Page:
Possibly true statement: the Fast Forward Labs dog is the cutest dog in the world.
Our General Counsel Ryan picked up the puppy a month ago and we’ve yet to name him. Ryan likes Renfield, which, as Bram Stoker fans know, evokes slightly different thoughts than “super cute,” particularly when played by the ever-guttural Tom Waits. But the fact that we’re in no rush to name him tells us something about how we label and identify things. We know he’s a dog, we love him for his dogness, and thus far that’s been just fine. I personally tend to forget what breed he is, as my knowledge of dog breeds is shamefully sparse.
Pictograph, in contrast, does an excellent job recognizing that our puppy is in fact a blenheim spaniel. Pictograph is the public app we built to illustrate how neural nets identify objects in images. Try it on your personal Instagram feed!
A 97% confidence rate in the accuracy of the prediction is a dream for automated classification. Here, the confidence is so high for two reasons.
First, the ImageNet database used to train the Pictograph neural network has a lot of pictures of blenheim spaniels (971…and yep, it’s prime). This labelled data informs the network what a correct classification should look like. The learning mechanism (called backpropagation) then steps in and learns the network to predict the label “blenheim spaniel” when presented with new images that have similar features.
Second, the images in Ryan’s Instagram feed aren’t noisy. Note how the two images with 97% confidence rates show our puppy alone and facing the camera. This pose is similar to the stock images available on ImageNet, rendering it easier for the neural net to detect similarities. The confidence rate in the right-hand image including the human face drops to 62% because the data is noisier. It would likely drop further when presented an image of our puppy unconsciously playing Ouroboros (the mythical snake that eats its own tail).
But Instagram, like most data in the wild, rarely contains clean data that maps neatly to a model’s parameters or the stock photos in a training set like ImageNet. In turn, classification systems can yield confidence rates as low as 20% or 30% (or lower), generating doubts as to whether it’s worth using the technology at all. One way to improve unsatisfying results from a machine learning tool is to adopt a “human in the loop” approach, where humans step in and manually label images technology misclassifies or classifies with low confidence rates. But we decided to adopt a different approach.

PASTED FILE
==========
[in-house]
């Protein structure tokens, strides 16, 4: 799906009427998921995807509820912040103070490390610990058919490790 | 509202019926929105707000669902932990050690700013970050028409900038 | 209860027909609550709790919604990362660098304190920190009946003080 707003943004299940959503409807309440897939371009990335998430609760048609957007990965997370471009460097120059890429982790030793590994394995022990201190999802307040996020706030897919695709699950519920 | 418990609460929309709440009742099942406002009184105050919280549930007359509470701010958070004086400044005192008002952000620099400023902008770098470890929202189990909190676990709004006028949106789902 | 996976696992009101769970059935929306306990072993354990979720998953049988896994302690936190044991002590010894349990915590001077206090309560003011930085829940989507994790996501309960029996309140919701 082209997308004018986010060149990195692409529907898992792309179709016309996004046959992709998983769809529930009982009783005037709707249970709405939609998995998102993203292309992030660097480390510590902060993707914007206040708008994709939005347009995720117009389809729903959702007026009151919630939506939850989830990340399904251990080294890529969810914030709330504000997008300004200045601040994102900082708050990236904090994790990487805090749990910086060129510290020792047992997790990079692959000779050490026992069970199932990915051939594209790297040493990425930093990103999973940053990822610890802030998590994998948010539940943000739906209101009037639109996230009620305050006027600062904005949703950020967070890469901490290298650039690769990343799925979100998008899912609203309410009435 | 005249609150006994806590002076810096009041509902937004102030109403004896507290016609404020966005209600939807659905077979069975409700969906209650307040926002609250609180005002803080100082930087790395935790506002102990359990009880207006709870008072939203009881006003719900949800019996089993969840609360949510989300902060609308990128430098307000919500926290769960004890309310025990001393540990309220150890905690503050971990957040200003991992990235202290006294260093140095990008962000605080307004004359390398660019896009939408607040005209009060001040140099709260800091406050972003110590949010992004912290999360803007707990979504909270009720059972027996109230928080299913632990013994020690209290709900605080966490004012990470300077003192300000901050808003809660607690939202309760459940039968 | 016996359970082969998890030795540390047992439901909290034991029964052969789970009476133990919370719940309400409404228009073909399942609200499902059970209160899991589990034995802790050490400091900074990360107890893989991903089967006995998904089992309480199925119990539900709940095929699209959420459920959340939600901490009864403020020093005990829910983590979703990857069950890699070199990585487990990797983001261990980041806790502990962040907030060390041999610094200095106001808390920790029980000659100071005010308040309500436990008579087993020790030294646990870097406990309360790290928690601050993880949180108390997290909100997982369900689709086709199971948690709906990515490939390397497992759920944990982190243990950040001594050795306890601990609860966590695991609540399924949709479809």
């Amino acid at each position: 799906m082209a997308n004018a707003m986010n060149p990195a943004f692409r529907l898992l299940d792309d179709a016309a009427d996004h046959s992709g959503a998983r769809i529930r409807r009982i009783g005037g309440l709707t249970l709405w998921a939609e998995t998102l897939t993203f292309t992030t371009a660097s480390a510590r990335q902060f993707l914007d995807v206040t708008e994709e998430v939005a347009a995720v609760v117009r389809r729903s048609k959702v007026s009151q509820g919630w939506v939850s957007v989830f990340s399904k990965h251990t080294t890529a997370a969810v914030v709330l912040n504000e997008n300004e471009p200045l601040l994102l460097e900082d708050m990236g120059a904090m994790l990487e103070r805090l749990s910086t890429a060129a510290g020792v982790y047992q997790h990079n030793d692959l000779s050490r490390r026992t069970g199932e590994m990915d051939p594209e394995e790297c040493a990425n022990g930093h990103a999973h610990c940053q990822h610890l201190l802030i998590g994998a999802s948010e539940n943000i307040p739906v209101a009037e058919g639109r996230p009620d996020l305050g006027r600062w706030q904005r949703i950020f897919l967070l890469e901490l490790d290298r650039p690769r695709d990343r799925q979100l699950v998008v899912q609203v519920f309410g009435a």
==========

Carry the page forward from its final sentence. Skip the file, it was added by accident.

ImageNet and WordNet
ImageNet is not just a collection of images arranged arbitrarily. It is organized according to the hierarchy found in the lexical database WordNet, whose “structure makes it a useful tool for computational linguistics and natural language processing.” Like a thesaurus, WordNet groups different nouns (we’ll focus on nouns because ImageNet does not use verbs, adjectives, or adverbs) together into sets of synonyms, or synsets. Synsets express concepts (e.g., car = automobile) between which WordNet can generate relationships.
In WordNet, the most frequent relation among synsets is hyponymy and hypernymy. A bit of Ancient Greek helps here: onomas means name; hypo means under; and hyper means over. So a hyponym is an “undername,” a more specific instance of a concept (blenheim spaniel is a hyponym of dog). And a hypernym is an “overname,” a more general instance of a concept (domestic animal is a hypernym of dog). In WordNet, all noun hierarchies ultimately go up to “entity.” (A bit more Ancient Greek has muddied the metaphysical waters for centuries, with Aristotle’s unmoved mover inspiring Spinoza’s causa sui, but I digress…)
Note that a hyponymy relation is transitive: if an blenheim spaniel is a kind of dog, and if a dog is a kind of domestic animal, then a blenheim spaniel is a kind of domestic animal. And here is the key: a neural network can use this transitive property to manage low confidence predictions. How?
Using Clustering to Unlock Network Intelligence
Consider this image. Fathom, the advanced deep learning prototype we provide to our clients, isn’t sure whether this is a dingo (47%) or a chihuahua (24%). One approach would be to simply select the maximum likely prediction and label this a dingo (which I believe is correct?). But that ignores other information the network is providing. A 24% confidence rate that this is a chihuahua, a 8% confidence rate that this is a basenji, and no mention that this is a siamese cat or an Arabian stallion, all tell us something: that this is not a cat and not a horse, but some type of dog. Even if the network does not deliver the most precise knowledge possible with absolute confidence, it can use the transitive relationship between hypernyms to know this is a dog (and a domestic animal, and, well, an entity of some sort).
Augmenting label predictions through a clustering scheme can be incredibly important to make neural networks valuable in practice. Data teams constantly face challenges in managing noise, and those challenges won’t disappear with deep learning. The quality of the results will always depend on the extent to which new data is like or dislike data in the original training set; this relationship is further impacted by the size of the training set.
When considering a deep learning project, one initial question data teams can ask is how important it is for the given problem that the neural net return extremely precise classifications. If you’re using a neural network to identify tumors in MRIs, you may need to go for maximum likelihood. But if you’re using the tools for fashion retail, knowing that something is a skirt as opposed to a Marc Jacobs skirt may be good enough (happy to be corrected).
After all, we may have an anonymous office dog, but that doesn’t mean we don’t adore him.
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